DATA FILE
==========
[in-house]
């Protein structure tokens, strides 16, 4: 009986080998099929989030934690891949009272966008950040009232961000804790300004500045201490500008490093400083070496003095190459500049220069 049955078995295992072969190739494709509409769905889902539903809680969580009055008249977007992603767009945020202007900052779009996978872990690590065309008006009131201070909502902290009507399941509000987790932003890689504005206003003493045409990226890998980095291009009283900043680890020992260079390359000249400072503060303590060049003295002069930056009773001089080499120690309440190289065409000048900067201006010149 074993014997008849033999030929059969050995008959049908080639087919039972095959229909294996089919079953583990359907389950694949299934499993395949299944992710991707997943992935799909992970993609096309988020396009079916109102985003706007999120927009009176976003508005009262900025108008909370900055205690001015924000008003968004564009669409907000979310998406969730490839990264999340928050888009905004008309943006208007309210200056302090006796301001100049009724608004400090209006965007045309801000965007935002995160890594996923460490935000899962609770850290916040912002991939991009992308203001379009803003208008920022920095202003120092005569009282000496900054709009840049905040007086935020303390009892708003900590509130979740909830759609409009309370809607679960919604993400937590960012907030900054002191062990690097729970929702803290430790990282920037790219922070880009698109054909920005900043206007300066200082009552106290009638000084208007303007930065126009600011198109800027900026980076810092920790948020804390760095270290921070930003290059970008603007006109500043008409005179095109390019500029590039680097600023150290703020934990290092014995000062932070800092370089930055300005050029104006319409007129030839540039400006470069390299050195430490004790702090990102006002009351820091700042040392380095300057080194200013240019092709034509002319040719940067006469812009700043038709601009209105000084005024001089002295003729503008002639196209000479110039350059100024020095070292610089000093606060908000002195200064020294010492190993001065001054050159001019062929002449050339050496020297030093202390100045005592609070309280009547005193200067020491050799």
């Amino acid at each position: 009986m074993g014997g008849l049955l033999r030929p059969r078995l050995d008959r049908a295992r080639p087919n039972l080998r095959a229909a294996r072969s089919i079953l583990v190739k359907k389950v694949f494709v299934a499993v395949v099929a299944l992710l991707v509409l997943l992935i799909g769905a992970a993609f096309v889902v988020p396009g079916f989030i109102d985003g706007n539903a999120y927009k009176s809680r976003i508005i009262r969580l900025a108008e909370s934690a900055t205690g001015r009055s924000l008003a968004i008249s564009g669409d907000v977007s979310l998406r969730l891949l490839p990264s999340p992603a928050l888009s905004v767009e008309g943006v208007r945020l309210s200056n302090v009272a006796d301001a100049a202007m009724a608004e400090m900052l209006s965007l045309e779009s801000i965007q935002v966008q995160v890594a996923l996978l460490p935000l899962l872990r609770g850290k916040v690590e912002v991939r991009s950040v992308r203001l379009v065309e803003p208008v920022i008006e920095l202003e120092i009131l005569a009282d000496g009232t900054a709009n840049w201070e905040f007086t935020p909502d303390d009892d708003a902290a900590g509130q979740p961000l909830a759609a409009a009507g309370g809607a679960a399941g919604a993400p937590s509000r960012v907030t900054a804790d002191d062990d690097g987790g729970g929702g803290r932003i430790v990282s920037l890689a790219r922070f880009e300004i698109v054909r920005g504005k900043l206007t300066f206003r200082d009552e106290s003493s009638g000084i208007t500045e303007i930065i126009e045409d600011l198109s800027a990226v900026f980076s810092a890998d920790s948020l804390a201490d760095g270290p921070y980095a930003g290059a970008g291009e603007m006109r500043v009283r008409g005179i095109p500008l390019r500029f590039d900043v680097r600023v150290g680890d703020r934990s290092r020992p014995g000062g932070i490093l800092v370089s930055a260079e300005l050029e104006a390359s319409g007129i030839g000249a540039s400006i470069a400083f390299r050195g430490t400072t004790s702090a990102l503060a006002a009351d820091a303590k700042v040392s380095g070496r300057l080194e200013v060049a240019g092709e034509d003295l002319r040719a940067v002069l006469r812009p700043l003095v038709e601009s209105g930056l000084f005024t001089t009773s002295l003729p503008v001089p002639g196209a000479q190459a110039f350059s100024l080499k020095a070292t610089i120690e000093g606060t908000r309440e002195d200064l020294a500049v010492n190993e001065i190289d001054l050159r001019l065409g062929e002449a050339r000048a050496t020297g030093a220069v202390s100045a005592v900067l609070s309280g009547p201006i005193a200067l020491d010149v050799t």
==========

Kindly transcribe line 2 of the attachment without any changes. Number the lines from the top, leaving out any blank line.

């Protein structure tokens, strides 16, 4: 009986080998099929989030934690891949009272966008950040009232961000804790300004500045201490500008490093400083070496003095190459500049220069 049955078995295992072969190739494709509409769905889902539903809680969580009055008249977007992603767009945020202007900052779009996978872990690590065309008006009131201070909502902290009507399941509000987790932003890689504005206003003493045409990226890998980095291009009283900043680890020992260079390359000249400072503060303590060049003295002069930056009773001089080499120690309440190289065409000048900067201006010149 074993014997008849033999030929059969050995008959049908080639087919039972095959229909294996089919079953583990359907389950694949299934499993395949299944992710991707997943992935799909992970993609096309988020396009079916109102985003706007999120927009009176976003508005009262900025108008909370900055205690001015924000008003968004564009669409907000979310998406969730490839990264999340928050888009905004008309943006208007309210200056302090006796301001100049009724608004400090209006965007045309801000965007935002995160890594996923460490935000899962609770850290916040912002991939991009992308203001379009803003208008920022920095202003120092005569009282000496900054709009840049905040007086935020303390009892708003900590509130979740909830759609409009309370809607679960919604993400937590960012907030900054002191062990690097729970929702803290430790990282920037790219922070880009698109054909920005900043206007300066200082009552106290009638000084208007303007930065126009600011198109800027900026980076810092920790948020804390760095270290921070930003290059970008603007006109500043008409005179095109390019500029590039680097600023150290703020934990290092014995000062932070800092370089930055300005050029104006319409007129030839540039400006470069390299050195430490004790702090990102006002009351820091700042040392380095300057080194200013240019092709034509002319040719940067006469812009700043038709601009209105000084005024001089002295003729503008002639196209000479110039350059100024020095070292610089000093606060908000002195200064020294010492190993001065001054050159001019062929002449050339050496020297030093202390100045005592609070309280009547005193200067020491050799």